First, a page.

Ann Packer (author)
Ann Packer at the 2008 Texas Book Festival.
|Occupation||novelist, short story writer|
Ann Packer (born 1959) is an American novelist and short story writer, perhaps best known for her critically acclaimed first novel The Dive From Clausen's Pier. She is the recipient of a James Michener Award and a National Endowment for the Arts fellowship.
Her mother was a student of the historian/novelist Wallace Stegner at the Stanford Writing Program; Nancy Packer later joined the Stanford faculty as professor of English and creative writing. Her father was on the faculty of Stanford Law School, where he highlighted the tensions between Due Process and Crime Control. In 1969, when Ann was 10 years old, he suffered a stroke that paralyzed the right side of his body. He committed suicide three years later.
Her uncle, George Huddleston, Jr., and her grandfather, George Huddleston, Sr., were congressmen from Alabama. Her brother, George Packer, is a novelist, journalist, and playwright. Her father was Jewish and her mother was from a Christian background.
Packer currently lives in Northern California with her two children.
Packer was an English major at Yale University, but only began writing fiction during her senior year. She moved to New York after college and took a job writing paperback cover copy at Ballantine Books. She attended the Iowa Writers' Workshop from 1986 to 1988, selling her first short story to The New Yorker a few weeks before receiving her M.F.A. degree.
In 1988 Packer moved to Madison, Wisconsin as a fellow at the Wisconsin Institute for Creative Writing. During her two years in Wisconsin she published stories in literary magazines, including the story "Babies", which was included in the 1992 O. Henry Award prize stories collection. The New Yorker story, "Mendocino", became the title story of her first book, Mendocino and Other Stories, published by Chronicle Books in 1994.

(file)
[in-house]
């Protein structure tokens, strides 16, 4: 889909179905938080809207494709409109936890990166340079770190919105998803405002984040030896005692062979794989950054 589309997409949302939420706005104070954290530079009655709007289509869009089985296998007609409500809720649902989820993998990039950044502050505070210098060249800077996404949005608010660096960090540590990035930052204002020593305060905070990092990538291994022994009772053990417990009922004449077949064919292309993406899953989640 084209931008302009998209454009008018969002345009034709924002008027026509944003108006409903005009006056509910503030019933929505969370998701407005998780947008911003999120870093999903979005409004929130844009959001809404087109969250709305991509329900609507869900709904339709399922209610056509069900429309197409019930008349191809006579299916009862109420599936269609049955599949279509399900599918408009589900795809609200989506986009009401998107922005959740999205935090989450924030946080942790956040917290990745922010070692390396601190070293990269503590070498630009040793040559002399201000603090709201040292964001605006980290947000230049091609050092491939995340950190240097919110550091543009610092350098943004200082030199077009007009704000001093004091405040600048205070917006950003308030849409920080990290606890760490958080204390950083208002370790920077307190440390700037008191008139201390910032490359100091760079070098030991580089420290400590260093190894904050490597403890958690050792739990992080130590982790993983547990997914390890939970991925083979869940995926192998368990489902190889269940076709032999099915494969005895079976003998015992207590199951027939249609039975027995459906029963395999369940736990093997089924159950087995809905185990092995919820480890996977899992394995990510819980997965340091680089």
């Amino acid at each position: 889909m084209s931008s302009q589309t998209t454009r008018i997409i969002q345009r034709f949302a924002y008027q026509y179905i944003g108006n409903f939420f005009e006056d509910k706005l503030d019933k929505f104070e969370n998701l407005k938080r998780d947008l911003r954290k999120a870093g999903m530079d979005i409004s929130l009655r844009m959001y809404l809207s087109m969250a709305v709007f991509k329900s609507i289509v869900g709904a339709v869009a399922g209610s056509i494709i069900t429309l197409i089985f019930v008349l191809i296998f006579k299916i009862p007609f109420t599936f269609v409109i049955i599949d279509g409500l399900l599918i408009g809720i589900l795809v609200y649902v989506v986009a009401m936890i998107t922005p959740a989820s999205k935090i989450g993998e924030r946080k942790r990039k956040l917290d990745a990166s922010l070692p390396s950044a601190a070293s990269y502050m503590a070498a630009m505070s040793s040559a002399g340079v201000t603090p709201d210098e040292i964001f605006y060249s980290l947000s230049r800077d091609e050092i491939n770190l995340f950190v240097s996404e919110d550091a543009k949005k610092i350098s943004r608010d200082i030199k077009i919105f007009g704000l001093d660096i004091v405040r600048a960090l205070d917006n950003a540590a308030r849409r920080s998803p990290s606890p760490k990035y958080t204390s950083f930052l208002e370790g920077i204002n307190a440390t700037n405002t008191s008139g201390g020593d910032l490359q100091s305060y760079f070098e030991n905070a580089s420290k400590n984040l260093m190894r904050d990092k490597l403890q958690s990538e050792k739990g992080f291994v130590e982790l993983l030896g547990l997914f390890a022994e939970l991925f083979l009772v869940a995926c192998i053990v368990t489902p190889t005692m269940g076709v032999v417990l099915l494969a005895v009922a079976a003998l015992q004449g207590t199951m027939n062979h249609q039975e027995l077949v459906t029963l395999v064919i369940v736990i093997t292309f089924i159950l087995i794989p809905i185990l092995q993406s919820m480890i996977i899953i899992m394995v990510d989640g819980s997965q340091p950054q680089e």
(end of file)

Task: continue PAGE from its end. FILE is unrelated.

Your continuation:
Packer spent almost 10 years writing The Dive From Clausen's Pier. Geri Thoma of the Elaine Markson Agency agreed to take on the book and sold it almost immediately to the editor Jordan Pavlin at Alfred A. Knopf. It was the first selection of the Good Morning America “Read This!” book club and received a Great Lakes Book Award, an American Library Association Award, and the Kate Chopin Literary Award. Ann’s second novel, Songs Without Words, is also published by Knopf. In addition to fiction, Packer has written essays for Vogue and Real Simple magazines.
The Dive from Clausen's Pier was adapted into a cable television film, which was not well received by fans of the novel. Among its difficulties were making the characters much younger than they were in the novel.
- Mendocino and other Stories (First published 1994; 2003 edition by Vintage Books ISBN 978-1-4000-3163-4)
- The Dive From Clausen's Pier (novel) (2002) Alfred A. Knopf ISBN 978-1-4000-4032-2
- Songs Without Words (2007) Alfred A. Knopf ISBN 978-0-375-41281-3
- Swim Back to Me (2011) Alfred A. Knopf ISBN 978-1-4000-4404-7
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This list is taken from Ann Packer's official website.
- “Out in the World,” published in the Writing Life feature of The Washington Post, October 31, 2004.
- “The Preppy Look,” published in the Nostalgia feature of Vogue, November, 2004.
- “Her Firstborn,” published in Before: Short Stories About Pregnancy from our Top Writers, Emily Franklin and Heather Swain, editors.
- “My Life in Food” published in Death by Pad Thai and Other Unforgettable Meals, Douglas Bauer, editor. This essay was also published, in an abridged form, in the Life Lessons feature of Real Simple, November, 2006.
- “Things said or Done” published in Zoetrope: All Story, Summer 2010.
- Ann Packer at Vintage Books
- Ann Packer Official Website
- Stanford Creative Writing Program
- The University of Wisconsin Institute for Creative Writing fellowships
Notes and references
- Benson, Heidi. "Thicker Than Water", San Francisco Chronicle, 2005-10-27. Retrieved on 2008-07-16.
- Rich, Motoko. "Dark Themes Cloaked in Everyday Detail", The New York Times, 2007-09-03. Retrieved on 2008-07-16.